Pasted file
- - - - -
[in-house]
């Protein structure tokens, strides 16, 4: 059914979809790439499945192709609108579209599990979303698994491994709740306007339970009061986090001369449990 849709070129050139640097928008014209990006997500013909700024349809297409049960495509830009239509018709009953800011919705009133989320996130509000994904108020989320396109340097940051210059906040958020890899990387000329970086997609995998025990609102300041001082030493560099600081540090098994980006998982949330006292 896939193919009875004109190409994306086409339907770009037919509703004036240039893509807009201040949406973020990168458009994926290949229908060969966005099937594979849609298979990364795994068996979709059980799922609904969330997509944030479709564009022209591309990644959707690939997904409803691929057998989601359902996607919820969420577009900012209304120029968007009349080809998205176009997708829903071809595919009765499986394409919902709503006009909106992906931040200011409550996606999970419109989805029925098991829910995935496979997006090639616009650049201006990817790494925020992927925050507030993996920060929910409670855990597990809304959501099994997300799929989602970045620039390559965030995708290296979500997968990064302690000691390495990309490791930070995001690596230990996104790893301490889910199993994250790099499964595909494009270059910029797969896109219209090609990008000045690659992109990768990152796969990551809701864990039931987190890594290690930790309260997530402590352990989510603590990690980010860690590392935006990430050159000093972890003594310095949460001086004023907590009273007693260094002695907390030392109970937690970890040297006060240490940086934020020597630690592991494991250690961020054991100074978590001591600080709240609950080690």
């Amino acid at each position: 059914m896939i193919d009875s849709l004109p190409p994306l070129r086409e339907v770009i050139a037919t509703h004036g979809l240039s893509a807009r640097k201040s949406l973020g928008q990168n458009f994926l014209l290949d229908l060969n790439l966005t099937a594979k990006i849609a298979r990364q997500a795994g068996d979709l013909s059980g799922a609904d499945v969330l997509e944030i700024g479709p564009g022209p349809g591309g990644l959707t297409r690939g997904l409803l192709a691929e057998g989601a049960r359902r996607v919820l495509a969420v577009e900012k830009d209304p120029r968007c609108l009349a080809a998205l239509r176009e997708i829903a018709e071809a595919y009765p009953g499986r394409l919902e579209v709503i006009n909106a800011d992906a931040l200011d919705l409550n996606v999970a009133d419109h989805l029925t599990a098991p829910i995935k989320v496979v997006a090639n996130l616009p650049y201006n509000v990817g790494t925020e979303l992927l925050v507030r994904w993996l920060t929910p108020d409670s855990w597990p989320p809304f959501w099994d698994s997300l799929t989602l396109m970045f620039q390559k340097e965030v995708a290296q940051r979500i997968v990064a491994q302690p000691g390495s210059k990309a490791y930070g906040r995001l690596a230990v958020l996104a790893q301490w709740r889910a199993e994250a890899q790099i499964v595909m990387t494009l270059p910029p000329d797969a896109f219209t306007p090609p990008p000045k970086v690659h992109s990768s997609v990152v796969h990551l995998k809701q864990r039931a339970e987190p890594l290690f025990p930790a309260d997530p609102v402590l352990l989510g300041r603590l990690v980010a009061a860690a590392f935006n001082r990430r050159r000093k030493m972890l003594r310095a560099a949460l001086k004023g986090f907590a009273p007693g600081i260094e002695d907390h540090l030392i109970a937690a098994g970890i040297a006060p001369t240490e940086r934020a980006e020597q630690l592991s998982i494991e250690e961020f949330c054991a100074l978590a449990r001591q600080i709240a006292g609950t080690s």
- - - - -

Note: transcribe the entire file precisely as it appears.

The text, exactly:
[in-house]
């Protein structure tokens, strides 16, 4: 059914979809790439499945192709609108579209599990979303698994491994709740306007339970009061986090001369449990 849709070129050139640097928008014209990006997500013909700024349809297409049960495509830009239509018709009953800011919705009133989320996130509000994904108020989320396109340097940051210059906040958020890899990387000329970086997609995998025990609102300041001082030493560099600081540090098994980006998982949330006292 896939193919009875004109190409994306086409339907770009037919509703004036240039893509807009201040949406973020990168458009994926290949229908060969966005099937594979849609298979990364795994068996979709059980799922609904969330997509944030479709564009022209591309990644959707690939997904409803691929057998989601359902996607919820969420577009900012209304120029968007009349080809998205176009997708829903071809595919009765499986394409919902709503006009909106992906931040200011409550996606999970419109989805029925098991829910995935496979997006090639616009650049201006990817790494925020992927925050507030993996920060929910409670855990597990809304959501099994997300799929989602970045620039390559965030995708290296979500997968990064302690000691390495990309490791930070995001690596230990996104790893301490889910199993994250790099499964595909494009270059910029797969896109219209090609990008000045690659992109990768990152796969990551809701864990039931987190890594290690930790309260997530402590352990989510603590990690980010860690590392935006990430050159000093972890003594310095949460001086004023907590009273007693260094002695907390030392109970937690970890040297006060240490940086934020020597630690592991494991250690961020054991100074978590001591600080709240609950080690």
């Amino acid at each position: 059914m896939i193919d009875s849709l004109p190409p994306l070129r086409e339907v770009i050139a037919t509703h004036g979809l240039s893509a807009r640097k201040s949406l973020g928008q990168n458009f994926l014209l290949d229908l060969n790439l966005t099937a594979k990006i849609a298979r990364q997500a795994g068996d979709l013909s059980g799922a609904d499945v969330l997509e944030i700024g479709p564009g022209p349809g591309g990644l959707t297409r690939g997904l409803l192709a691929e057998g989601a049960r359902r996607v919820l495509a969420v577009e900012k830009d209304p120029r968007c609108l009349a080809a998205l239509r176009e997708i829903a018709e071809a595919y009765p009953g499986r394409l919902e579209v709503i006009n909106a800011d992906a931040l200011d919705l409550n996606v999970a009133d419109h989805l029925t599990a098991p829910i995935k989320v496979v997006a090639n996130l616009p650049y201006n509000v990817g790494t925020e979303l992927l925050v507030r994904w993996l920060t929910p108020d409670s855990w597990p989320p809304f959501w099994d698994s997300l799929t989602l396109m970045f620039q390559k340097e965030v995708a290296q940051r979500i997968v990064a491994q302690p000691g390495s210059k990309a490791y930070g906040r995001l690596a230990v958020l996104a790893q301490w709740r889910a199993e994250a890899q790099i499964v595909m990387t494009l270059p910029p000329d797969a896109f219209t306007p090609p990008p000045k970086v690659h992109s990768s997609v990152v796969h990551l995998k809701q864990r039931a339970e987190p890594l290690f025990p930790a309260d997530p609102v402590l352990l989510g300041r603590l990690v980010a009061a860690a590392f935006n001082r990430r050159r000093k030493m972890l003594r310095a560099a949460l001086k004023g986090f907590a009273p007693g600081i260094e002695d907390h540090l030392i109970a937690a098994g970890i040297a006060p001369t240490e940086r934020a980006e020597q630690l592991s998982i494991e250690e961020f949330c054991a100074l978590a449990r001591q600080i709240a006292g609950t080690s």